knock knock okinawan cuisine

Knock-knock: Okinawan Home Cuisine

Dining at Megumi Matsuda’s Knock Knock Café is like having dinner at mum’s – at least if your mum were Japanese.

Dining at Megumi Matsuda’s Knock Knock Café is like having dinner at mum’s – at least if your mum were Japanese.

She serves up just one dish a night, and diners are expected to help by fetching their own cutlery and water. And, like mum, she sometimes has a little treat for you after dinner – it might be home-baked cake or artisanal ice-cream.

A hearty Okinawan taco rice can be on the table one night, lasagne the next and nasi lemak the following night. As her Malaysian husband, Daniel Liew says, “You don’t ask mum what’s for dinner, right? You just eat!”

Serving just one dish a night seems an unlikely recipe for success, but it works: Megumi has had diners knock-knocking on the café’s door for over five years now.

“It’s a simple concept and I’m happy that my customers like it,” says Megumi, who moved to Kuala Lumpur from Okinawa in Japan about 20 years ago.

Most of her diners are residents of the condominium where her café is located, and where she lives with her family.

While they can’t choose their meal, they can enjoy a different dish every night for a month, rotating between Japanese, Malaysian, Western and even Thai cuisine.

Knock Knock was actually Daniel’s idea. The management consultant thought that he and Megumi could combine her love for baking with his passion for coffee into a successful café. (The name comes from the sound of coffee grounds being knocked out of the filter.)

They began with coffee and cakes, and later added sandwiches, pastries, cookies and ice cream sourced from home chefs. Very quickly, Knock Knock became the cosy space for coffee that they envisioned.

But it was also a space for Megumi’s family to gather for their evening meal every night. Soon there really was knocking at their door – customers had noticed them eating and wanted to join.

“They asked if they could have a meal here too,” Megumi recalls.

Serving an extended “family”

Megumi began cooking bigger portions for five to six people a night, but as word got around the neighbourhood she soon found herself making up to 25 portions. The business has since settled down to a more manageable 10 to 15 customers a night.

She serves them exactly the same food as her family: homely dishes that are often not found in restaurants and are packed with nutrition and cooked with lots of heart.

Some dishes recall her childhood in Okinawa. Megumi says she has been pleasantly surprised at how much her diners enjoy Okinawan staples such as stuffed cabbage rolls.

Cabbage rolls are a familiar item on Japanese dinner tables but are rarely found outside Japan. A mixture of minced chicken with tofu is rolled inside a boiled cabbage leaf and served in a light Japanese broth. Accompanied by rice and vegetables, it’s a hearty and nutritious meal.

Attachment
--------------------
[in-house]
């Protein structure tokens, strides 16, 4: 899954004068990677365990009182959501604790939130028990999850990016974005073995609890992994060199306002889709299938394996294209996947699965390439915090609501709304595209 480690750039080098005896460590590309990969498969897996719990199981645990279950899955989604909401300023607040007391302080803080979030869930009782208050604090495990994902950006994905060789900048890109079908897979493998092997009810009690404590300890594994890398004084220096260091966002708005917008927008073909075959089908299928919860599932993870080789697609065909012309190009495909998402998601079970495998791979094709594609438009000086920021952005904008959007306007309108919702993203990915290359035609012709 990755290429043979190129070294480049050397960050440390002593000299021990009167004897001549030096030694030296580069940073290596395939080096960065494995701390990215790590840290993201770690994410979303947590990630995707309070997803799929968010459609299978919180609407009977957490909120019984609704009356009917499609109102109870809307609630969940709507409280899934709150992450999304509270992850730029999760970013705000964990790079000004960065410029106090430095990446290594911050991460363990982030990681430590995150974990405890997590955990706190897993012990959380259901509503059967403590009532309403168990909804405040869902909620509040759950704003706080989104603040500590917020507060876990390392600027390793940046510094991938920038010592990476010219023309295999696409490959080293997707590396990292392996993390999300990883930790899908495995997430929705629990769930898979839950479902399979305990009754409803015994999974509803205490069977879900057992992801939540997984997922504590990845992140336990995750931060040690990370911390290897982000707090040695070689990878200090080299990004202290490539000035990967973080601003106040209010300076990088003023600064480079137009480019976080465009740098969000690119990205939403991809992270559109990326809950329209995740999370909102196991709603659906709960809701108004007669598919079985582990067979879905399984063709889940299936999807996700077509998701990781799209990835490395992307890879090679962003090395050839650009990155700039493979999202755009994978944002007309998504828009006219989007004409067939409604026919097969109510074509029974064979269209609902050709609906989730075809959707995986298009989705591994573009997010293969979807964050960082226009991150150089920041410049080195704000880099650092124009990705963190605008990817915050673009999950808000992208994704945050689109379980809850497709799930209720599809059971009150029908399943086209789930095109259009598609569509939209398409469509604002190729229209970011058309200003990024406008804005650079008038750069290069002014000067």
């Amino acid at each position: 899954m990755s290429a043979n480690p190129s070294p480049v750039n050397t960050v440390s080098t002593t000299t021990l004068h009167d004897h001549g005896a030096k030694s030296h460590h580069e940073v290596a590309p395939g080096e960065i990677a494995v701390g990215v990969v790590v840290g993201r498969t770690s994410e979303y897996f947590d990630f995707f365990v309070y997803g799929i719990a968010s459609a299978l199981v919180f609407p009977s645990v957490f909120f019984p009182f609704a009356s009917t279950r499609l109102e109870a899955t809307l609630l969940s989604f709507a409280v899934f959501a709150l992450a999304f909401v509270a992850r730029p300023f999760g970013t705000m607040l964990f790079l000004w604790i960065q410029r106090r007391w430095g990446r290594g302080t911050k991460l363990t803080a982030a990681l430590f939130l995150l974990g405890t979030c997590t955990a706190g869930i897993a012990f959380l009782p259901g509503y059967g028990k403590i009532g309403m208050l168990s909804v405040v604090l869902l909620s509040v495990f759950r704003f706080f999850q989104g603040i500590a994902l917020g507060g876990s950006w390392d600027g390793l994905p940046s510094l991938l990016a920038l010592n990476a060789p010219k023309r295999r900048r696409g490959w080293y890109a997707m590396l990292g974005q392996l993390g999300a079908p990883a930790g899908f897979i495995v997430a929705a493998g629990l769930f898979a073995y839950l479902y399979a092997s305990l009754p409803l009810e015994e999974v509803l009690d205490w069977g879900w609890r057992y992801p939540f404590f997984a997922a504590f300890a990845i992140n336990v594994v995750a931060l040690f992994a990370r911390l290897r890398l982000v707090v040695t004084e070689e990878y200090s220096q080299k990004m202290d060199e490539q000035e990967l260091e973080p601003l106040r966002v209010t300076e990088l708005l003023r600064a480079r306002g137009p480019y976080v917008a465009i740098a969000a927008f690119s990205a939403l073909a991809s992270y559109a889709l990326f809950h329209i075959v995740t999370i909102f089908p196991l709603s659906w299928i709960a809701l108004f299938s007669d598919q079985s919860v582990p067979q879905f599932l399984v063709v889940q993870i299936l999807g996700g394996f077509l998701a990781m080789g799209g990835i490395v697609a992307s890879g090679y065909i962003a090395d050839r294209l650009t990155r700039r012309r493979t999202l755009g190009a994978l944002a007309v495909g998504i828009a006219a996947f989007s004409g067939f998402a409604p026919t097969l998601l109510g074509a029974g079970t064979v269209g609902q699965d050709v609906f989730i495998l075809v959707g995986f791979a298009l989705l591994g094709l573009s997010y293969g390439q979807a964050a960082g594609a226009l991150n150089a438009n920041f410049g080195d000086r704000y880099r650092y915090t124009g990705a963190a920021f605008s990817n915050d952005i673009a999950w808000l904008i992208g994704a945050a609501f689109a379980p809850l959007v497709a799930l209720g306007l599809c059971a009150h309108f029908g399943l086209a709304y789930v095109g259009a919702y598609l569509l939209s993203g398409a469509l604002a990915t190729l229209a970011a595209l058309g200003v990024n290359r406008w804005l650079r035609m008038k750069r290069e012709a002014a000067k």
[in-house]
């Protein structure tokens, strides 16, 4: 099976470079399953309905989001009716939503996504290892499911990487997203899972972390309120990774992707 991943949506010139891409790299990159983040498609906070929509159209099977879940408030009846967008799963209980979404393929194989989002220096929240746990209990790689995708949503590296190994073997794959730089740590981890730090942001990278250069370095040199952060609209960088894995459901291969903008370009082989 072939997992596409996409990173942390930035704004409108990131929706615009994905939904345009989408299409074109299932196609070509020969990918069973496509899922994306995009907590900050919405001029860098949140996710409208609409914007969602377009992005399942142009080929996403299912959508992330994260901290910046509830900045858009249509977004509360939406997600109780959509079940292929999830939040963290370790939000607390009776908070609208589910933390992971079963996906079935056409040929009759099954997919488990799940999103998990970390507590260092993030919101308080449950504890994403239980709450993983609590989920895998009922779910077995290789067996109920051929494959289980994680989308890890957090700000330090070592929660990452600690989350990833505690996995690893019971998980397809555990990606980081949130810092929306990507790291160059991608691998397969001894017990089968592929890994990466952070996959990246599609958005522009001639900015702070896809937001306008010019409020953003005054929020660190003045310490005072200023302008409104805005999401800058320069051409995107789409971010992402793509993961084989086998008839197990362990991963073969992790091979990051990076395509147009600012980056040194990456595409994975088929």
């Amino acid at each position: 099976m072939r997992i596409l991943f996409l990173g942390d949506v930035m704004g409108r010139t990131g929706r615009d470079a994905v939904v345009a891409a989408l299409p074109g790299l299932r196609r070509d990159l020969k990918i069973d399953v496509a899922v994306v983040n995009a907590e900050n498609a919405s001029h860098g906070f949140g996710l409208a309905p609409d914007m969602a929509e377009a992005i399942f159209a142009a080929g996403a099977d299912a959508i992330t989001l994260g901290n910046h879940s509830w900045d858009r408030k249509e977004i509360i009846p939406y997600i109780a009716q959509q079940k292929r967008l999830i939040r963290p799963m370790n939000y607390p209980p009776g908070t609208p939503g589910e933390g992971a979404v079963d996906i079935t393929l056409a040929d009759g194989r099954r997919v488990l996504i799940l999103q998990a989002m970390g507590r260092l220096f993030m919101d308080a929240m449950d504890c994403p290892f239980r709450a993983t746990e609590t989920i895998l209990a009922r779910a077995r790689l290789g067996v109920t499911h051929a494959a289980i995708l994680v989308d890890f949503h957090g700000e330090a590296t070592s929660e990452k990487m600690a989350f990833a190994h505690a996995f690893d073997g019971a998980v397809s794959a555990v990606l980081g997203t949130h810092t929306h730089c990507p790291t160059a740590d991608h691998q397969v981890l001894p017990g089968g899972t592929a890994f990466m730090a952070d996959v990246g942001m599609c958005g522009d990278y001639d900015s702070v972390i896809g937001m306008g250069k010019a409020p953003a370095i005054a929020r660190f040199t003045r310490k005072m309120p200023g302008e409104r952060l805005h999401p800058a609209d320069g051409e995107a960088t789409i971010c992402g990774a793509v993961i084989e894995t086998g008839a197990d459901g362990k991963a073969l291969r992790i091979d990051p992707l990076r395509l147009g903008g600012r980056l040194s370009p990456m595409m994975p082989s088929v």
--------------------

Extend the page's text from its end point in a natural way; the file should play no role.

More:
Okinawan taco rice has also won many fans at Knock Knock. The fusion dish originated in Megumi’s hometown: having learned about tacos from Americans based in Okinawa, locals soon adapted them by taking the seasoned minced meat and serving it on a bed of rice with salsa, cheese and vegetables.

“When I eat this, it’s like going back to my hometown and eating it with my sisters,” Megumi says.

Ochazuke is also popular with her diners. Known as comfort food in Okinawa, it’s Megumi’s go-to if she feels under the weather. The nutritious, easy-to-eat dish is made by pouring hot green tea over rice laden with savoury toppings like dried fish and pickles and is served with vegetables and egg.

Yakisoba (fried noodles), okonomiyaki (Japanese pizza), Hokkaido seafood stew and Japanese curry rice are Knock Knock favourites as well.

Feeding the Japanese craving

Despite serving just one dish a night, in a location with barely any foot traffic, Knock Knock continues to thrive because it offers customers exactly what they want.

Megumi thinks success in the hospitality industry is all about listening to customers: after all, opening up her family’s dinner table was actually her customers’ idea. And given that many of them eat there nightly, she works hard to serve them homely meals in a cosy environment.

Although she tries not to repeat any dish in a month, she will sometimes cook up a favourite food upon request. Sometimes, she even learns new recipes for customers who are longing for a particular dish, such as the Italian favourite chicken cacciatore.

Like mum, if there’s a vegetarian in the house or if she runs out of food, Megumi can whip up an alternative option quickly. But don’t expect to choose what that dish is, of course!